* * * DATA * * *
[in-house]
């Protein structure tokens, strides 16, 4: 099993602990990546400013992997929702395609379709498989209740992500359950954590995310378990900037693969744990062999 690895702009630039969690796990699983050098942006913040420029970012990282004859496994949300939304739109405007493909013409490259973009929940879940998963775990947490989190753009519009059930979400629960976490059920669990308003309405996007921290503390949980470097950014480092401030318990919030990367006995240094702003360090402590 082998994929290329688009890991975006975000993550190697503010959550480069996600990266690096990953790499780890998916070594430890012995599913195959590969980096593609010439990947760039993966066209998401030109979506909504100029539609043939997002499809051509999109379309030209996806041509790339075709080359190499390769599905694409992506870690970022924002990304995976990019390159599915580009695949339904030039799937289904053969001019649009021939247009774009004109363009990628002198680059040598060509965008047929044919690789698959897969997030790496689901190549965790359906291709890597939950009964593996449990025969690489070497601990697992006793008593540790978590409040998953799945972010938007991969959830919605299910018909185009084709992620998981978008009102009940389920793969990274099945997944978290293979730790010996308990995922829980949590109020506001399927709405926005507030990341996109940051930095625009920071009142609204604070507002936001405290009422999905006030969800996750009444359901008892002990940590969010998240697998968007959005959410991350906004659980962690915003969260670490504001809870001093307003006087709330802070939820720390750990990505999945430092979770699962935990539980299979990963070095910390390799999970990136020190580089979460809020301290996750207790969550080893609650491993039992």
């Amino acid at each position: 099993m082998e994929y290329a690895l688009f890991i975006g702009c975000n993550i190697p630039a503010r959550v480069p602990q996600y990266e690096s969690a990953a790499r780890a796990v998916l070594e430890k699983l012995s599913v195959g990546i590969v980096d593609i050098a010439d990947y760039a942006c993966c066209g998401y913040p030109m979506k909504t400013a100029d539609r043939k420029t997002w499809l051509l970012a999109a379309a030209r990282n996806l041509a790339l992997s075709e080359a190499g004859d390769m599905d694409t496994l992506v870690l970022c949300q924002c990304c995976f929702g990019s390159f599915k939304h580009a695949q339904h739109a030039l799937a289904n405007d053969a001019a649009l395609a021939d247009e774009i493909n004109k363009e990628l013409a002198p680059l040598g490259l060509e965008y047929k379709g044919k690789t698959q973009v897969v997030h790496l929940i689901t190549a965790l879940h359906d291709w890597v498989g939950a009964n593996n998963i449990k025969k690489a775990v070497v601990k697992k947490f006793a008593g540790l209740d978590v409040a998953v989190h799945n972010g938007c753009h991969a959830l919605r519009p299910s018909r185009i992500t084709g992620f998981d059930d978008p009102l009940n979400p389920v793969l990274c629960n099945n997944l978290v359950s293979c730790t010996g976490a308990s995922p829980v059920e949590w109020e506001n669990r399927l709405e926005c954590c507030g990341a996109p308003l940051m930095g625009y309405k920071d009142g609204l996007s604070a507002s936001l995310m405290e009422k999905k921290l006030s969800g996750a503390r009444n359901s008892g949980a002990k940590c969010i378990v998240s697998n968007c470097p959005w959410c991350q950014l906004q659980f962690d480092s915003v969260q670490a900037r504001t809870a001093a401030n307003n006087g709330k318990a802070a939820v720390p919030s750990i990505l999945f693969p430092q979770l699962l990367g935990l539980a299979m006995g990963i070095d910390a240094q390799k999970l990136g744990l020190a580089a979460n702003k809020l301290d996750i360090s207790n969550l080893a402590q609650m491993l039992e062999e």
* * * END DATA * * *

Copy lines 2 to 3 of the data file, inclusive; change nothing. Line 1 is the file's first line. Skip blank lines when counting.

């Protein structure tokens, strides 16, 4: 099993602990990546400013992997929702395609379709498989209740992500359950954590995310378990900037693969744990062999 690895702009630039969690796990699983050098942006913040420029970012990282004859496994949300939304739109405007493909013409490259973009929940879940998963775990947490989190753009519009059930979400629960976490059920669990308003309405996007921290503390949980470097950014480092401030318990919030990367006995240094702003360090402590 082998994929290329688009890991975006975000993550190697503010959550480069996600990266690096990953790499780890998916070594430890012995599913195959590969980096593609010439990947760039993966066209998401030109979506909504100029539609043939997002499809051509999109379309030209996806041509790339075709080359190499390769599905694409992506870690970022924002990304995976990019390159599915580009695949339904030039799937289904053969001019649009021939247009774009004109363009990628002198680059040598060509965008047929044919690789698959897969997030790496689901190549965790359906291709890597939950009964593996449990025969690489070497601990697992006793008593540790978590409040998953799945972010938007991969959830919605299910018909185009084709992620998981978008009102009940389920793969990274099945997944978290293979730790010996308990995922829980949590109020506001399927709405926005507030990341996109940051930095625009920071009142609204604070507002936001405290009422999905006030969800996750009444359901008892002990940590969010998240697998968007959005959410991350906004659980962690915003969260670490504001809870001093307003006087709330802070939820720390750990990505999945430092979770699962935990539980299979990963070095910390390799999970990136020190580089979460809020301290996750207790969550080893609650491993039992």
């Amino acid at each position: 099993m082998e994929y290329a690895l688009f890991i975006g702009c975000n993550i190697p630039a503010r959550v480069p602990q996600y990266e690096s969690a990953a790499r780890a796990v998916l070594e430890k699983l012995s599913v195959g990546i590969v980096d593609i050098a010439d990947y760039a942006c993966c066209g998401y913040p030109m979506k909504t400013a100029d539609r043939k420029t997002w499809l051509l970012a999109a379309a030209r990282n996806l041509a790339l992997s075709e080359a190499g004859d390769m599905d694409t496994l992506v870690l970022c949300q924002c990304c995976f929702g990019s390159f599915k939304h580009a695949q339904h739109a030039l799937a289904n405007d053969a001019a649009l395609a021939d247009e774009i493909n004109k363009e990628l013409a002198p680059l040598g490259l060509e965008y047929k379709g044919k690789t698959q973009v897969v997030h790496l929940i689901t190549a965790l879940h359906d291709w890597v498989g939950a009964n593996n998963i449990k025969k690489a775990v070497v601990k697992k947490f006793a008593g540790l209740d978590v409040a998953v989190h799945n972010g938007c753009h991969a959830l919605r519009p299910s018909r185009i992500t084709g992620f998981d059930d978008p009102l009940n979400p389920v793969l990274c629960n099945n997944l978290v359950s293979c730790t010996g976490a308990s995922p829980v059920e949590w109020e506001n669990r399927l709405e926005c954590c507030g990341a996109p308003l940051m930095g625009y309405k920071d009142g609204l996007s604070a507002s936001l995310m405290e009422k999905k921290l006030s969800g996750a503390r009444n359901s008892g949980a002990k940590c969010i378990v998240s697998n968007c470097p959005w959410c991350q950014l906004q659980f962690d480092s915003v969260q670490a900037r504001t809870a001093a401030n307003n006087g709330k318990a802070a939820v720390p919030s750990i990505l999945f693969p430092q979770l699962l990367g935990l539980a299979m006995g990963i070095d910390a240094q390799k999970l990136g744990l020190a580089a979460n702003k809020l301290d996750i360090s207790n969550l080893a402590q609650m491993l039992e062999e």